My turn: Media images remind us of the true cost of war

Posted: Sunday, May 10, 2009

On April 5, the body of a deceased airman, Staff Sergeant Phillip Meyers, arrived back in the United States. Meyers was one of 679 American deaths in the War in Afghanistan, but there was an immense difference between the return of Meyers and all those who were killed before him: The media were allowed to witness the ceremony taking his body from the plane and transporting it to his family.

With a recent decision by Secretary of Defense Robert Gates, the media will once again be allowed to view the return of bodies from combat operations if the parents oblige. There is some controversy over this, but the media's coverage of these events is critical. It reminds the nation what the true cost of war is - not some monetary figure appropriated by Congress, but the loss of America's sons and daughters.

As of Feb. 28, 2009, there were 306,308,411 people living in the United States. As our nation continues engaged in two conflicts across the world, there are 1,454,515 members of the Armed Services. This is less than one half of 1 percent, serving as the defenders of the United States against any enemies we face.

As of last January, 19 members of the U.S. Senate, the most powerful legislative body in the nation, have served in the active duty ranks of our military. (Only eight served in combat.) This is extremely unsettling, as the majority of those who are making the decisions to send the sons and daughters of America into harm's way have not actually done so themselves.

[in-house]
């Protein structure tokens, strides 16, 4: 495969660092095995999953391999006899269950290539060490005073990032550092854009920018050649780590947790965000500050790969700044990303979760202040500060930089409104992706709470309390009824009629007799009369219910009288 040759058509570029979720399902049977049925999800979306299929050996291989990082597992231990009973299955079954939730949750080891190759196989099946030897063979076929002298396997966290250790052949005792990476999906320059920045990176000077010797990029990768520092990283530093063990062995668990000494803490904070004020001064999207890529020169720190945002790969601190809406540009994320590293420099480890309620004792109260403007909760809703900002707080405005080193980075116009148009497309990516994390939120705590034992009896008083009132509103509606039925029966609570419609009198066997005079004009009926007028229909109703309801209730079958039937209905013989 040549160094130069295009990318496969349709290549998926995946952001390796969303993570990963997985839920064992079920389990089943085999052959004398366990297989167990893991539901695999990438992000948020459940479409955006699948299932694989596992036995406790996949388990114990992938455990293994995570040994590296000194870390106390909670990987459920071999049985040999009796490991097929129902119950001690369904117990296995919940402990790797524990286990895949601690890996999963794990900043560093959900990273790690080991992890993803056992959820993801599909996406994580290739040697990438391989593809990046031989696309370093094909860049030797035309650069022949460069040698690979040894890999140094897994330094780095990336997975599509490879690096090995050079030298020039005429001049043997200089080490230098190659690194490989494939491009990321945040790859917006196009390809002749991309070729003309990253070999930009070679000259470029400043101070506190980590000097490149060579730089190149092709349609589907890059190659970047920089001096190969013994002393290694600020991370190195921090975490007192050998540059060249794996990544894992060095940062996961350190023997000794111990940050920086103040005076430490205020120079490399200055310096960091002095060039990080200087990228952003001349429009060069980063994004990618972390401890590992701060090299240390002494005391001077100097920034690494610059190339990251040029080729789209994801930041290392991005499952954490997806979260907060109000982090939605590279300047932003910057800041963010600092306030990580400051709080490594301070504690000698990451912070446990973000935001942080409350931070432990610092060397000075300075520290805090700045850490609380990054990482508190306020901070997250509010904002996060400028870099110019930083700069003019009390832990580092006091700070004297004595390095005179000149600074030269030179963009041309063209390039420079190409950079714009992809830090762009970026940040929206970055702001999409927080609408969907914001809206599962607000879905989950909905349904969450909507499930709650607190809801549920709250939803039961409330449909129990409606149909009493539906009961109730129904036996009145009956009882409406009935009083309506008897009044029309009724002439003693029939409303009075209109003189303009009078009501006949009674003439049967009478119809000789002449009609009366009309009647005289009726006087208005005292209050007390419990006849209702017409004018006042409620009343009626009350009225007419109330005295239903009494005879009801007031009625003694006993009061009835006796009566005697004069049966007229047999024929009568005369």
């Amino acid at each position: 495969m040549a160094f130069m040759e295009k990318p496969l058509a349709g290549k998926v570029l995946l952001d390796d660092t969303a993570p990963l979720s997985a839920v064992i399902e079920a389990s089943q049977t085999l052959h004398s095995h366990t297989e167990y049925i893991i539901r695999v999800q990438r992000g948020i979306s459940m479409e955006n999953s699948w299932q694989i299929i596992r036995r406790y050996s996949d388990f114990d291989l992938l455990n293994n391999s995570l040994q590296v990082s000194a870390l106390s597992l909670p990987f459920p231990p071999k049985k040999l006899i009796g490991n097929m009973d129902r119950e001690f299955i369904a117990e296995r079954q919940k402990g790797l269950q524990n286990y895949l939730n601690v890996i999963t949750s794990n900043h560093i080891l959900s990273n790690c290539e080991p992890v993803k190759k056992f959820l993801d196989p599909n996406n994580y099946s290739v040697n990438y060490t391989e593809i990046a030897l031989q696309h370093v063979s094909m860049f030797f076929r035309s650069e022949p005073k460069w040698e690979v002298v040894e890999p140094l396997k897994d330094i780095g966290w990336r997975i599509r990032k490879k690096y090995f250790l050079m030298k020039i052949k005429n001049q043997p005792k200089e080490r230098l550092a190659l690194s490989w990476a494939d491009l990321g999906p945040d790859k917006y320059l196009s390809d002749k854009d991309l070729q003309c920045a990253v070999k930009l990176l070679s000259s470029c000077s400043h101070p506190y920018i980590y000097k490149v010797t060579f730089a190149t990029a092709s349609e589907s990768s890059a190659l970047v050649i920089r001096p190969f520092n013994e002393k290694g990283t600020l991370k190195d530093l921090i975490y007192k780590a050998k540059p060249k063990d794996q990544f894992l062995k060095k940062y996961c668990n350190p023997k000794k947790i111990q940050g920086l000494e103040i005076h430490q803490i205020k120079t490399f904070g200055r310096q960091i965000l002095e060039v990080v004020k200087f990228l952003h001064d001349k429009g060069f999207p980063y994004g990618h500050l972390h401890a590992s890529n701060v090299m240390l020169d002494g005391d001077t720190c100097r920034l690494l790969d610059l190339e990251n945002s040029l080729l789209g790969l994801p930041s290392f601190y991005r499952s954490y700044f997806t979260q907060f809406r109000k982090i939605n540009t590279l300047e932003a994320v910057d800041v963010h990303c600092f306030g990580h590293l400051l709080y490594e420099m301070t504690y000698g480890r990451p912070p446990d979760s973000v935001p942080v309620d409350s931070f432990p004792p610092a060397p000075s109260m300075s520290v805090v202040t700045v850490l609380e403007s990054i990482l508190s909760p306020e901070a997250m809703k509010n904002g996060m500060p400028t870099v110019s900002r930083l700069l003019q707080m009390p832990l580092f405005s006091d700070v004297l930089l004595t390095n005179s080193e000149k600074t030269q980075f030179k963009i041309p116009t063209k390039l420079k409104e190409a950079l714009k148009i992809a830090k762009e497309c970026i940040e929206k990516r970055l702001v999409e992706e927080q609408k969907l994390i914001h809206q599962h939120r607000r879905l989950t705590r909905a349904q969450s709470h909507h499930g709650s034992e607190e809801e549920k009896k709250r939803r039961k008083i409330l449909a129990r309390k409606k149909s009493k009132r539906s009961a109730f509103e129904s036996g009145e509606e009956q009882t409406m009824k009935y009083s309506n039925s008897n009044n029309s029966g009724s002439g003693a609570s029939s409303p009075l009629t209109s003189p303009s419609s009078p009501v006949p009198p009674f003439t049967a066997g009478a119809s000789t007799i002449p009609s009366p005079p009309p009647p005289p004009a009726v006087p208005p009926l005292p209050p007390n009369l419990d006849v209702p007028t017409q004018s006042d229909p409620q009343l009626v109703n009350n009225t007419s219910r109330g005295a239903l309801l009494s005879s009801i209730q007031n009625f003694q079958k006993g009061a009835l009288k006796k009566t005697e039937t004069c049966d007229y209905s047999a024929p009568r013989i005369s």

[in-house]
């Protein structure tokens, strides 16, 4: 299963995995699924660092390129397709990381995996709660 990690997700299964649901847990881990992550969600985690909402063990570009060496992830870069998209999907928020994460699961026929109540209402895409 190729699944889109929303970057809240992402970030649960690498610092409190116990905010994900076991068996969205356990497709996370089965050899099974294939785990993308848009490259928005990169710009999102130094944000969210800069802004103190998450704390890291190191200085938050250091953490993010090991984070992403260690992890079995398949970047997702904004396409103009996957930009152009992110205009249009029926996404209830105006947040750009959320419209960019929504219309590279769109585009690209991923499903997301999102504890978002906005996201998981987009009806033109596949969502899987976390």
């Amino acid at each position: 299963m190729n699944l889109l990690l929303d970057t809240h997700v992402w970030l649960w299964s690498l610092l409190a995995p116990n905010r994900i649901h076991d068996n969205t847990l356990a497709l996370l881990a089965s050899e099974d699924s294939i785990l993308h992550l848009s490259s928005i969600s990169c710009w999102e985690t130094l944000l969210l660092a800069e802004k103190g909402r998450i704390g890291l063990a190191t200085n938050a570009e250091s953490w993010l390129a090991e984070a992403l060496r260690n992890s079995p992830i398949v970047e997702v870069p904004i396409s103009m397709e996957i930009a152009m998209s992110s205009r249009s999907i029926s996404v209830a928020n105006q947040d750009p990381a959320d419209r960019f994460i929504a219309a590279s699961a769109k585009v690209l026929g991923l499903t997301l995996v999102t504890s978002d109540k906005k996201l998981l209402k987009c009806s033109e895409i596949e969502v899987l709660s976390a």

Fewer and fewer Americans actually know someone who serves, and, because the armed forces are a self-selecting group, there is a growing distance between those who defend the nation and the general population. This phenomenon is startling, as the vast majority of Americans do not understand the Army's role for our country. This can be seen through a question posed by President Clinton's Secretary of State, Madeline Albright, to then-Chairman of the Joint Chiefs General Colin Powell about the use of military force, when she asked, "What's the point of you saving this superb military for, Colin, if we can't use it?" Due to the small participation in the military, the American populace is disconnected from the American armed services.

As the percentage of Americans who serve in uniform continues to dwindle, Gates made a great decision to allow the media to cover the return of soldiers killed in action for the first time since the Persian Gulf War. Americans have lost sight of what war really is. Instead of seeing the numbers of those killed in action on the news, they will now see the true effect of war on America. This will help Americans realize that war is real, that it is severe and there are dramatic costs associated with it.

Instead of seeing the armed forces as a separate entity, they will understand that these are their brothers and sisters who gave the ultimate sacrifice for the freedoms that Americans hold so dear. Media coverage of an American service member's return to the United States under the stars and stripes is difficult to watch, but this coverage can serve to ensure the American people now truly understand the costs of war.

• Jakob Johnsen was born in Juneau and is a senior at the U.S. Military Academy. The views expressed belong to the author and do not reflect opinions of the U.S. Military Academy or any branch of the Armed Forces.



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